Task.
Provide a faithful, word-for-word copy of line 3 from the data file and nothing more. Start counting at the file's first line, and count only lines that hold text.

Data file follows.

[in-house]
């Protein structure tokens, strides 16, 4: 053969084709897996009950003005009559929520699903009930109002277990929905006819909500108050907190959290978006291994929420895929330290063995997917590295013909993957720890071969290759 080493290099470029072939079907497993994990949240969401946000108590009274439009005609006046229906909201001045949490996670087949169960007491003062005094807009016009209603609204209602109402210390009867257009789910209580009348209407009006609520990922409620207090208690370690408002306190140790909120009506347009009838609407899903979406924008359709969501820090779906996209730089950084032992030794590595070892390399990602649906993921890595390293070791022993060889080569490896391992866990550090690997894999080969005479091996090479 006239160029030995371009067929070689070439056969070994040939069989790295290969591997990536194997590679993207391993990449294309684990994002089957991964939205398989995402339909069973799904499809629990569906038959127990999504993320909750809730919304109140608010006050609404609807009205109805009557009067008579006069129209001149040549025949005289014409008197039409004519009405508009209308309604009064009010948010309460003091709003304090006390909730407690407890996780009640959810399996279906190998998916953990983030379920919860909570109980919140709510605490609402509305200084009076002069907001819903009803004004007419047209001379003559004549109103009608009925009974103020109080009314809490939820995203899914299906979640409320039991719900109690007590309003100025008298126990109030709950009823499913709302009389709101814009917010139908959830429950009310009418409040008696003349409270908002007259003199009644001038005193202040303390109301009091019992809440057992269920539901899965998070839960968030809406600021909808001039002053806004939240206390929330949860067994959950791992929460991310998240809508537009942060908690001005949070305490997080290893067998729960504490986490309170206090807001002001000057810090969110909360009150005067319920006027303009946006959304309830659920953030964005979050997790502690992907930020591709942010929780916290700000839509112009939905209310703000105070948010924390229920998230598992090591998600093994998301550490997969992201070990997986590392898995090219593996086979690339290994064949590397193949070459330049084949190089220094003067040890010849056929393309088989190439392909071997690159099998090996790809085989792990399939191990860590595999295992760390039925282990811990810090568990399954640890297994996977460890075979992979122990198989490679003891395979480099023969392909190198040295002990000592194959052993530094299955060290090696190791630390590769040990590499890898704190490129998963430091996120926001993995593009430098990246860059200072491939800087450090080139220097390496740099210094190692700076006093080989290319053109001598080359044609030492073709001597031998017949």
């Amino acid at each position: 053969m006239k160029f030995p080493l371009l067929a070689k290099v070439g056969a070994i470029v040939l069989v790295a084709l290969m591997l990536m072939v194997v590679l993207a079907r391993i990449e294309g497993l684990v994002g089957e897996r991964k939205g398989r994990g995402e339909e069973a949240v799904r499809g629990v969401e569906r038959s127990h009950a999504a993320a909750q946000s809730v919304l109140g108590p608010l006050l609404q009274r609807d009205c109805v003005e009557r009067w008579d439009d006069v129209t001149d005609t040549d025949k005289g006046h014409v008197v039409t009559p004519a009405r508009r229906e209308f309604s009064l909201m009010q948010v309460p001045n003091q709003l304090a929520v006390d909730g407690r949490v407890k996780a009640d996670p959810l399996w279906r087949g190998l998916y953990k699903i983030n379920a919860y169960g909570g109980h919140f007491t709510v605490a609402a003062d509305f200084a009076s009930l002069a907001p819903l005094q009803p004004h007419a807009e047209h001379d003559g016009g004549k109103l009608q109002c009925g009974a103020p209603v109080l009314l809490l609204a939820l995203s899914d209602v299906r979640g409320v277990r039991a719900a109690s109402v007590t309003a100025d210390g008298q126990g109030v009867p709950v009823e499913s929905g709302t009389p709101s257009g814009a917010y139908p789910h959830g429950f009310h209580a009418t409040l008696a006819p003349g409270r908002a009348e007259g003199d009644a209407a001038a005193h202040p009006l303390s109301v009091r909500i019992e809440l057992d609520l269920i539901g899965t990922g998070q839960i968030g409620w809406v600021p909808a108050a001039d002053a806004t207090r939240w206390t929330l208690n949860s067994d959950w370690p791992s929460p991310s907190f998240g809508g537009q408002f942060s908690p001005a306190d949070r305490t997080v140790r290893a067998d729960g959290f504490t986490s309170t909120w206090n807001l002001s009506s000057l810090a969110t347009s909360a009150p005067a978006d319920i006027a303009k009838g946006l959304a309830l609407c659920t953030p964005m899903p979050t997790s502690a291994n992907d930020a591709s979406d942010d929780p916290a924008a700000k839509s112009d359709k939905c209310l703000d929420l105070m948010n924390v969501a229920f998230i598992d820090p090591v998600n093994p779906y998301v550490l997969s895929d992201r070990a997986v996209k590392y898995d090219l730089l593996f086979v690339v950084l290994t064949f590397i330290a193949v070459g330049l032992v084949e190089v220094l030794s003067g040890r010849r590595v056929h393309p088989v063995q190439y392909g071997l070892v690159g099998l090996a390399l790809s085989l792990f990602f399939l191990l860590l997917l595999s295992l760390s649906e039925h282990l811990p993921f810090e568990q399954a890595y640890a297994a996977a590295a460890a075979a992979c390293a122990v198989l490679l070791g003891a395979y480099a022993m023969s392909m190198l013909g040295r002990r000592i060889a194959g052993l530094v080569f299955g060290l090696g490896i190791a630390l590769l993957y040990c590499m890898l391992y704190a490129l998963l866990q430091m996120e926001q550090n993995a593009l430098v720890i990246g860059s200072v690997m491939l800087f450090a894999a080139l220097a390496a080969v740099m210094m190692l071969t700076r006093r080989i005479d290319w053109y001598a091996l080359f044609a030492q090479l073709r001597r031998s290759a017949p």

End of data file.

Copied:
């Amino acid at each position: 053969m006239k160029f030995p080493l371009l067929a070689k290099v070439g056969a070994i470029v040939l069989v790295a084709l290969m591997l990536m072939v194997v590679l993207a079907r391993i990449e294309g497993l684990v994002g089957e897996r991964k939205g398989r994990g995402e339909e069973a949240v799904r499809g629990v969401e569906r038959s127990h009950a999504a993320a909750q946000s809730v919304l109140g108590p608010l006050l609404q009274r609807d009205c109805v003005e009557r009067w008579d439009d006069v129209t001149d005609t040549d025949k005289g006046h014409v008197v039409t009559p004519a009405r508009r229906e209308f309604s009064l909201m009010q948010v309460p001045n003091q709003l304090a929520v006390d909730g407690r949490v407890k996780a009640d996670p959810l399996w279906r087949g190998l998916y953990k699903i983030n379920a919860y169960g909570g109980h919140f007491t709510v605490a609402a003062d509305f200084a009076s009930l002069a907001p819903l005094q009803p004004h007419a807009e047209h001379d003559g016009g004549k109103l009608q109002c009925g009974a103020p209603v109080l009314l809490l609204a939820l995203s899914d209602v299906r979640g409320v277990r039991a719900a109690s109402v007590t309003a100025d210390g008298q126990g109030v009867p709950v009823e499913s929905g709302t009389p709101s257009g814009a917010y139908p789910h959830g429950f009310h209580a009418t409040l008696a006819p003349g409270r908002a009348e007259g003199d009644a209407a001038a005193h202040p009006l303390s109301v009091r909500i019992e809440l057992d609520l269920i539901g899965t990922g998070q839960i968030g409620w809406v600021p909808a108050a001039d002053a806004t207090r939240w206390t929330l208690n949860s067994d959950w370690p791992s929460p991310s907190f998240g809508g537009q408002f942060s908690p001005a306190d949070r305490t997080v140790r290893a067998d729960g959290f504490t986490s309170t909120w206090n807001l002001s009506s000057l810090a969110t347009s909360a009150p005067a978006d319920i006027a303009k009838g946006l959304a309830l609407c659920t953030p964005m899903p979050t997790s502690a291994n992907d930020a591709s979406d942010d929780p916290a924008a700000k839509s112009d359709k939905c209310l703000d929420l105070m948010n924390v969501a229920f998230i598992d820090p090591v998600n093994p779906y998301v550490l997969s895929d992201r070990a997986v996209k590392y898995d090219l730089l593996f086979v690339v950084l290994t064949f590397i330290a193949v070459g330049l032992v084949e190089v220094l030794s003067g040890r010849r590595v056929h393309p088989v063995q190439y392909g071997l070892v690159g099998l090996a390399l790809s085989l792990f990602f399939l191990l860590l997917l595999s295992l760390s649906e039925h282990l811990p993921f810090e568990q399954a890595y640890a297994a996977a590295a460890a075979a992979c390293a122990v198989l490679l070791g003891a395979y480099a022993m023969s392909m190198l013909g040295r002990r000592i060889a194959g052993l530094v080569f299955g060290l090696g490896i190791a630390l590769l993957y040990c590499m890898l391992y704190a490129l998963l866990q430091m996120e926001q550090n993995a593009l430098v720890i990246g860059s200072v690997m491939l800087f450090a894999a080139l220097a390496a080969v740099m210094m190692l071969t700076r006093r080989i005479d290319w053109y001598a091996l080359f044609a030492q090479l073709r001597r031998s290759a017949p």